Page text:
I wonder what the ancient fire worshipers of Baku would say if they could come to life again once more upon their own sacred hill and see how modern civilization has transformed it. One can fancy how amazedly the poor Zoroastrians would stare at smoke-breathing chimneys, monster boilers, clanking engines, reservoirs as big as a barrack yard, distilling machines, and steam-worked pumps, lines of rail running down to the sea from the principal factories. And great would be their dismay to see the "eternal fires" of their ancient worship going out one by one from the draining of the naphtha springs that feed them.
"Foreigners keep on saying," remarked a local expert to me the other day, "that so long as we have to import our tubing and our machinery and all that, the high rates charged for freight transport by the Black Sea and Caspian Railway must eat up a good deal of our profits. But they forget that this is not the only line of transportation open to us. When we get anything from England, or Belgium, or America we can have it sent up the Baltic to Riga, carry it southeastward across Russia via Smolensk and Orel to Tsaritzin or the Lower Volga, and then run it down here by steamer."
Among the recent imports iron tubing from America holds a prominent place, great quantities of it having been required for the construction of the pipes which bring down the petroleum from the hills to the seashore.
As regards exports, the following list, which I have just copied from the official report for August, will give some idea of the progress of the local chief industry: "Exported by sea during the month of August--Kerosene, 2,579,923 poods, the pood being 36 pounds English; residues, 4,072,900 poods; raw naphtha, 187,160; lubricating oil, 136,305; benzine, 15,376; other distillations, 1,040; total, 6,992,364 poods."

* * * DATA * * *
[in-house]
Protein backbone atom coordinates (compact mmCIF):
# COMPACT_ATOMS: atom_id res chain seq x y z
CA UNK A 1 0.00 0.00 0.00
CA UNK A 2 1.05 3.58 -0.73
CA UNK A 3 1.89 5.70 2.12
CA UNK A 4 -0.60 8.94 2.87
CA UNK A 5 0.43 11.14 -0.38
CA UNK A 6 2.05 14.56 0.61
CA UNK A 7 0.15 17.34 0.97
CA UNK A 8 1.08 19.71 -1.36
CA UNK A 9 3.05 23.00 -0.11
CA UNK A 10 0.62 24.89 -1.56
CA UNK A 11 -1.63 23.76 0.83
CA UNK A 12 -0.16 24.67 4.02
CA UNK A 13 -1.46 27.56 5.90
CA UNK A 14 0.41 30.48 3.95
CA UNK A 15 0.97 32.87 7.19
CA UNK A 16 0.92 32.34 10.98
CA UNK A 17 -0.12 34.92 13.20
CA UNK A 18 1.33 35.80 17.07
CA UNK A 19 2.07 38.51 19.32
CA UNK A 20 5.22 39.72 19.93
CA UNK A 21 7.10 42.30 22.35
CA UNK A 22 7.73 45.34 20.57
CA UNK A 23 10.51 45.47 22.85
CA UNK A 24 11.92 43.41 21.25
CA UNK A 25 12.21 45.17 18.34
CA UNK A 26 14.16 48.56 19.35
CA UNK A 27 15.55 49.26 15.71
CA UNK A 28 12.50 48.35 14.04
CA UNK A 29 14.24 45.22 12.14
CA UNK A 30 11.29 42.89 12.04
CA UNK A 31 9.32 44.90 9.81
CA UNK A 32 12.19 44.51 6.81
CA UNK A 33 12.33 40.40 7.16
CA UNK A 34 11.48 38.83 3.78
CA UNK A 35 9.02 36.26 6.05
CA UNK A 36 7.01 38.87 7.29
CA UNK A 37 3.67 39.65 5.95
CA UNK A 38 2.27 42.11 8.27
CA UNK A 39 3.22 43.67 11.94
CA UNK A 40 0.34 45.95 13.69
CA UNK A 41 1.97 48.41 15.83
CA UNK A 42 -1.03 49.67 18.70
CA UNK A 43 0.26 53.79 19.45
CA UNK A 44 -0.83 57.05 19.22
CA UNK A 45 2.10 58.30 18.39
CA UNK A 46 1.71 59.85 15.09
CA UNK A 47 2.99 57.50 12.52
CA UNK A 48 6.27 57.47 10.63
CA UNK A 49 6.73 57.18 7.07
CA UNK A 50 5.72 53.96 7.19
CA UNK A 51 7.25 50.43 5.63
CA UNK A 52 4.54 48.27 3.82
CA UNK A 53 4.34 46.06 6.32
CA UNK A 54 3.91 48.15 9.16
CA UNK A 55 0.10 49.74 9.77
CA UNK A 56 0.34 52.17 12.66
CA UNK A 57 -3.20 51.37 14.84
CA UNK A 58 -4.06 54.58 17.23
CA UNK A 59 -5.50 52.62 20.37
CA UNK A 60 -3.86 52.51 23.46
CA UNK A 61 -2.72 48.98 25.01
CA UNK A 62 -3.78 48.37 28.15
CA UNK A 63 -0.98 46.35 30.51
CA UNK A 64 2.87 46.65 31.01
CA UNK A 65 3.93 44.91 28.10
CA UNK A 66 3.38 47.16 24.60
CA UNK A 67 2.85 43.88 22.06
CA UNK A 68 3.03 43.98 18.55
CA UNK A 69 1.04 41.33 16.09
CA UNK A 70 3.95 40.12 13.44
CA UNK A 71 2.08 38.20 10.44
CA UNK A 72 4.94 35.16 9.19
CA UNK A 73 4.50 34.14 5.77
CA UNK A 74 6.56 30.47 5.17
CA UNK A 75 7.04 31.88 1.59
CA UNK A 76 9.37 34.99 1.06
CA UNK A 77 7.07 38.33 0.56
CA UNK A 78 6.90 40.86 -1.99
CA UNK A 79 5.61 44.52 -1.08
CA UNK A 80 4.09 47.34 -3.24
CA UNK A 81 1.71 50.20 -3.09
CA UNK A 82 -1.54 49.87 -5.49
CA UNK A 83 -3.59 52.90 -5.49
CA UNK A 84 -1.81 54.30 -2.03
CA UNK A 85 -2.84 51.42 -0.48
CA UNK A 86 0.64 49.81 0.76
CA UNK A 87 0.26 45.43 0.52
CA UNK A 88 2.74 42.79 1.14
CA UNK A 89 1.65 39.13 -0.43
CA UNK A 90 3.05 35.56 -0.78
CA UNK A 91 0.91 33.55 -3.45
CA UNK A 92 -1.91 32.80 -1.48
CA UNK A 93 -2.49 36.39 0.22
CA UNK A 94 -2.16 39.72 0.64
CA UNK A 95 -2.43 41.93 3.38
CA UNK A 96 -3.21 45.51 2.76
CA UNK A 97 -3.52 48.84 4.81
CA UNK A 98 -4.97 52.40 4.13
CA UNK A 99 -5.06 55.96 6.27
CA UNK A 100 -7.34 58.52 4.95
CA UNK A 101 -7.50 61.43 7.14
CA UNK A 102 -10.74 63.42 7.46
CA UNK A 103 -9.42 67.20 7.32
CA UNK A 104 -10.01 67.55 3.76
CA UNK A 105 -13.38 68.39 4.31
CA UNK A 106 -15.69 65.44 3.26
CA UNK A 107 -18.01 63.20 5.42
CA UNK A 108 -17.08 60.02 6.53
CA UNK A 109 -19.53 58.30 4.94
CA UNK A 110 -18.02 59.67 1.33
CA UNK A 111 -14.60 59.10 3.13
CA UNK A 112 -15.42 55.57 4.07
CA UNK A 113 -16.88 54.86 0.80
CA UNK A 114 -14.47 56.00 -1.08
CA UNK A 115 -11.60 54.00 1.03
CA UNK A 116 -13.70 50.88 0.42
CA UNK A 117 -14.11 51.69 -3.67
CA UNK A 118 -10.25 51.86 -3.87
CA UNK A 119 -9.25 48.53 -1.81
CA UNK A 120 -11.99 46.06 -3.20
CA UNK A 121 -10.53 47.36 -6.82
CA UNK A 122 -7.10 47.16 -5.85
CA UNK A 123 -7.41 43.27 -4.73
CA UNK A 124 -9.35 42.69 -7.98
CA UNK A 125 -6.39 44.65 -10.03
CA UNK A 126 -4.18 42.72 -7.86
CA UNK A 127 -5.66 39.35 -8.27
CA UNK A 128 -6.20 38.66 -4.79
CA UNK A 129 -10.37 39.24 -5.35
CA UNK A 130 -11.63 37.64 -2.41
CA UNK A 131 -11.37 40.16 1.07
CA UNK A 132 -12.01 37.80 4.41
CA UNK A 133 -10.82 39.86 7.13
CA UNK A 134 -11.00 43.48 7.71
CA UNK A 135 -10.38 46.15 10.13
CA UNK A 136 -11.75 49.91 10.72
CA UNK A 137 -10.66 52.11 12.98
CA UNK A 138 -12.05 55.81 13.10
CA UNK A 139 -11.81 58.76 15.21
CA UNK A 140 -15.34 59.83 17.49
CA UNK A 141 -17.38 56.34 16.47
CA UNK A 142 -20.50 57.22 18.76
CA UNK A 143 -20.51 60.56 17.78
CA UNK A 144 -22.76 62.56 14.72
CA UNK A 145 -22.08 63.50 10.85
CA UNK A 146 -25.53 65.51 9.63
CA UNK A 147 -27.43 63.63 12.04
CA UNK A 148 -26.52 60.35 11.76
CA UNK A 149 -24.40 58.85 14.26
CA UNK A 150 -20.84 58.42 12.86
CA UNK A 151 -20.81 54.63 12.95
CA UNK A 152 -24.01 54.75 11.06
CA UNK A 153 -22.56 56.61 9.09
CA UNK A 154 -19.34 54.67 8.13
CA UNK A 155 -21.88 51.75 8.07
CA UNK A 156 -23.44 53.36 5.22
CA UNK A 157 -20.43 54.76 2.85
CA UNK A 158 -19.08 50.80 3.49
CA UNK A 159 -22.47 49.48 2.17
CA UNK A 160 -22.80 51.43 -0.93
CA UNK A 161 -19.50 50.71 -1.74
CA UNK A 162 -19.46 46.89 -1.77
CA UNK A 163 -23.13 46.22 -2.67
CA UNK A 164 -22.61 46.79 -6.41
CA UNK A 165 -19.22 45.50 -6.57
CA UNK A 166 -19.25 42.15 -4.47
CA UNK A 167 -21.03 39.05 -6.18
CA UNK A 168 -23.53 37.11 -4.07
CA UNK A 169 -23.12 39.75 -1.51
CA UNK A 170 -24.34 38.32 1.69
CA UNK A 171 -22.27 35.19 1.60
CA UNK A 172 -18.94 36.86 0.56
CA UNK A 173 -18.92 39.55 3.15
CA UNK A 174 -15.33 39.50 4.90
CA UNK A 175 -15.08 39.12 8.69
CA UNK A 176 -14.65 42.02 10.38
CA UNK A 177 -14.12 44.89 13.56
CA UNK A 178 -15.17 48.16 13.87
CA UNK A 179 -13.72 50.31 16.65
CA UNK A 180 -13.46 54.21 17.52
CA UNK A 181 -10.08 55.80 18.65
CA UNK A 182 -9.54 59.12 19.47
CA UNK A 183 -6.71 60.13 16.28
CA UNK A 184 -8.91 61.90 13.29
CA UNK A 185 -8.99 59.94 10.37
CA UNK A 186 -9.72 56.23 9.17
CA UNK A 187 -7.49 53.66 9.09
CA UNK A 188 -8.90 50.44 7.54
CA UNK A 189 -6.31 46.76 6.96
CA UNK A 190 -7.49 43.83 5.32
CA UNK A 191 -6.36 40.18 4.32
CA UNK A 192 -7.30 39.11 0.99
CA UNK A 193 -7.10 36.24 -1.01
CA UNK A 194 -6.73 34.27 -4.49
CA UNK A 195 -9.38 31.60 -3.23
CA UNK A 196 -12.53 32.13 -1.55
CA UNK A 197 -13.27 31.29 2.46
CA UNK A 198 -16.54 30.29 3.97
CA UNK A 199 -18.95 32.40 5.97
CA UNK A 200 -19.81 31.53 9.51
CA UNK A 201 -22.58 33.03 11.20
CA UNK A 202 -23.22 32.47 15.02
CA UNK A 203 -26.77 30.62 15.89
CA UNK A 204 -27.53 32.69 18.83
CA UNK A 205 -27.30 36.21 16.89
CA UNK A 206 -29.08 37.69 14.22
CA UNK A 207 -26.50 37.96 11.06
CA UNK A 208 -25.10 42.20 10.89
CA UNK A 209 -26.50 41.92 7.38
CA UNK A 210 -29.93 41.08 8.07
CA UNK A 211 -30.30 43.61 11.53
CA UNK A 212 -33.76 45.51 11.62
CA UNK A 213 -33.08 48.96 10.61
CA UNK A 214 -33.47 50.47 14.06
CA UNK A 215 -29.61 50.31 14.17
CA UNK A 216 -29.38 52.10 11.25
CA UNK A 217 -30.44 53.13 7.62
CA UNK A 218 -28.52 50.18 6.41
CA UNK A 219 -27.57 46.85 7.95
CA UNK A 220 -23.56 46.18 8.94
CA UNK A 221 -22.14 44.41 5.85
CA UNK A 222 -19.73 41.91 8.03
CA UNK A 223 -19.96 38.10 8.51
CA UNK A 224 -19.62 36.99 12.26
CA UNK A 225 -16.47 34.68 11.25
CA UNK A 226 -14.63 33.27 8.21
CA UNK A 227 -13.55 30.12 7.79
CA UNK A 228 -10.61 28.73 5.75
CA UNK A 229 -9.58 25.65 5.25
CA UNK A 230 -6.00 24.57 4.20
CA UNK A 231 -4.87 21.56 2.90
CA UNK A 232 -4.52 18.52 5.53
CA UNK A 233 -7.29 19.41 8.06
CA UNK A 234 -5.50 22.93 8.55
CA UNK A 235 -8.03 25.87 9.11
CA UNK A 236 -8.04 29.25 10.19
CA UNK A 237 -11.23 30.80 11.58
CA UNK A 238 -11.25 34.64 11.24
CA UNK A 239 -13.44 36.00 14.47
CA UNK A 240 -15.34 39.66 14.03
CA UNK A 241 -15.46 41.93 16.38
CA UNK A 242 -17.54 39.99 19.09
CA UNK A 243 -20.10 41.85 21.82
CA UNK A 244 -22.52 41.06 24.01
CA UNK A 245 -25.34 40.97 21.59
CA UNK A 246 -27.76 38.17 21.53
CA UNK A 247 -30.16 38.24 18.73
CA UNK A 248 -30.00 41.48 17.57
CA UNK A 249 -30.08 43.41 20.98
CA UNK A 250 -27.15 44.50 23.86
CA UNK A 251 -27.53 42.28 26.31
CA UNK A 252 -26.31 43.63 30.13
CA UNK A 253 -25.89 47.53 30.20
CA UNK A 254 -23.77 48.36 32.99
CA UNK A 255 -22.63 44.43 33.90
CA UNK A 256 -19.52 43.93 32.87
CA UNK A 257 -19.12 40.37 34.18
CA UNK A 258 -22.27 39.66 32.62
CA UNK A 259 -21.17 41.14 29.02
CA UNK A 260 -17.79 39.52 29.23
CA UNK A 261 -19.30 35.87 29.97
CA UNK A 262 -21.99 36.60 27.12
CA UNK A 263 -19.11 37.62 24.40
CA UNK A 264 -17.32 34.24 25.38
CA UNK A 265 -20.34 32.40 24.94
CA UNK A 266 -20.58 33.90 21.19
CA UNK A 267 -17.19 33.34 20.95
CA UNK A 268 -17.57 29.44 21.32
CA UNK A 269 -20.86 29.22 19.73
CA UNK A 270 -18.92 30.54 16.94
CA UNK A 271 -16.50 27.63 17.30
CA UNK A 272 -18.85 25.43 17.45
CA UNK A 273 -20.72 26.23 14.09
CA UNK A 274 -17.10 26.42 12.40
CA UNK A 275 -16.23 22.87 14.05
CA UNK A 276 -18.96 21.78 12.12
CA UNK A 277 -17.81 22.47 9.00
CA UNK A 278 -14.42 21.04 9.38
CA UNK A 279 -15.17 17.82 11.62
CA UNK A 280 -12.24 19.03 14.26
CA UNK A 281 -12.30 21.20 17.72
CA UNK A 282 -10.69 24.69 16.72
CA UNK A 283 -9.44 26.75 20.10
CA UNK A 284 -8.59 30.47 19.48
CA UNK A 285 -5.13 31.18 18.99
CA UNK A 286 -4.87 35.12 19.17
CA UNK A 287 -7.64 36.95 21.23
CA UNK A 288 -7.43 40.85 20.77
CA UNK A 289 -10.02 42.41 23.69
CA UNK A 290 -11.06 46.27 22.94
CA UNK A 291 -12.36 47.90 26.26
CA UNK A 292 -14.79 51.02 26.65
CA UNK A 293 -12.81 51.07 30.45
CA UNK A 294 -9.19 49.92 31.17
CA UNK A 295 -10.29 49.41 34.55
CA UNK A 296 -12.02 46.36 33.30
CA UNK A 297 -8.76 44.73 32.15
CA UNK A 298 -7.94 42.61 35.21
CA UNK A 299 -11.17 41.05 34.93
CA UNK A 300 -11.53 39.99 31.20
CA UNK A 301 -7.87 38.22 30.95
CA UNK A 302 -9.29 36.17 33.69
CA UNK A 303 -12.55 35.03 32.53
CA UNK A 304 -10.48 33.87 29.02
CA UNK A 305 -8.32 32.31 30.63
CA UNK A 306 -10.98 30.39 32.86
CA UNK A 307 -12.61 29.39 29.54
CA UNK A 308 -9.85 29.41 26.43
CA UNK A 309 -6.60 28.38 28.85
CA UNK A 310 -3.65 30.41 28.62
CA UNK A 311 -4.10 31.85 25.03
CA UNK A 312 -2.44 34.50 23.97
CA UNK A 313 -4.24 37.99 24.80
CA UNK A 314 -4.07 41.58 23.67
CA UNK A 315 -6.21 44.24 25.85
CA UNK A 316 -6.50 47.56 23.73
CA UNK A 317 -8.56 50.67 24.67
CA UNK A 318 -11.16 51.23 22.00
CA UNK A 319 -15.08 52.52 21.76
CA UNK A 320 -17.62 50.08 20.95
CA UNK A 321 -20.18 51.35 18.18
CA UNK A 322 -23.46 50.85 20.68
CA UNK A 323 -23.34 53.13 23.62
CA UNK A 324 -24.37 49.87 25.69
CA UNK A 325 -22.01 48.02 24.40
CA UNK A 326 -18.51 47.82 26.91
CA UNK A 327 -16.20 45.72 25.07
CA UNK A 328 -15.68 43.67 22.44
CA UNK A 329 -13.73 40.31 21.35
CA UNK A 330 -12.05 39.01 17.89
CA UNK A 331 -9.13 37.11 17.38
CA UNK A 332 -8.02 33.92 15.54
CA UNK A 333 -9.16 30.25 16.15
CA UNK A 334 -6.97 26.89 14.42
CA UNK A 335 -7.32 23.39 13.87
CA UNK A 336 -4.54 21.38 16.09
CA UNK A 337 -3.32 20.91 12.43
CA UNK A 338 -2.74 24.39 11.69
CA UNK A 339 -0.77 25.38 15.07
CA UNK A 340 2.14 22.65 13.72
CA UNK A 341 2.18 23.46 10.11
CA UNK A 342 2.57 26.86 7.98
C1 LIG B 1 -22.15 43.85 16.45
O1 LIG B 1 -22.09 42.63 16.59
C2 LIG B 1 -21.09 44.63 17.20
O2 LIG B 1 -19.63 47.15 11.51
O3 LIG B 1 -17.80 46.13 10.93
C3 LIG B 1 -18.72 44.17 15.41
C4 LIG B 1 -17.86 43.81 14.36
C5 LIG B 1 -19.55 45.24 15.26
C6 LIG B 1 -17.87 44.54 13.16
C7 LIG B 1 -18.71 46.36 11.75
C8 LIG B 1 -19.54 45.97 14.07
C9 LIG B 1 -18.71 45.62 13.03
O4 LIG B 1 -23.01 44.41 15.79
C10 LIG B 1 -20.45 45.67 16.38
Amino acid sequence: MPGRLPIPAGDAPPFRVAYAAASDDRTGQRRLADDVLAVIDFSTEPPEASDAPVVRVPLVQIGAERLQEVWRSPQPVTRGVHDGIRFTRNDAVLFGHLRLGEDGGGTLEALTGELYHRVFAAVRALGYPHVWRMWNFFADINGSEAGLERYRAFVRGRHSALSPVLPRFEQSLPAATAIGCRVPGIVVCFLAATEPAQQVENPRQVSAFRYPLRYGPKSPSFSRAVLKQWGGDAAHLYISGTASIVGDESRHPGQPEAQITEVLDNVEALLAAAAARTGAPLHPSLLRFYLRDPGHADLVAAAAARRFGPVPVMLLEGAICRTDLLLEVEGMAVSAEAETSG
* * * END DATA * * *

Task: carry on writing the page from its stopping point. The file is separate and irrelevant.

Baku, being proverbially short of freah water, that which is required for the working of the machinery is obtained from the sea, and distilled in the factories themselves, which are consequently placed as close to the shore as possible, this congress of chimneys forming the "Black Town" of which I have spoken, lying about half an hour's drive from Baku itself. But the actual petroleum wells lie several miles further to the northeast, on the hill of Balakhani, (a name signifying "Home of Summer," though it might more justly be called "Home of Petroleum,") which is connected with the Black Town by the pipes above mentioned.
This grimy suburb fully deserves its ill-omened name when we enter it from the Baku side, for here several small factories owned by Tartars come close together, filling the air with a mass of foul black smoke sufficient to stifle an analytical chemist. But further on the "smoke consumers" are already in action, and our lungs are as much relieved as if they were now only filled with cotton instead of mud.
Our first visit is to the Shibaieff factory, which, although small compared to the giants beyond it, is in very good order, and evidently managed by men who know what they are about. It is chiefly devoted to the manufacture of various forms of machine oil, which has been until very lately one of the chief local industries, but is now, as the residents tell me, coming to a standstill, the supply having already far exceeded the demand.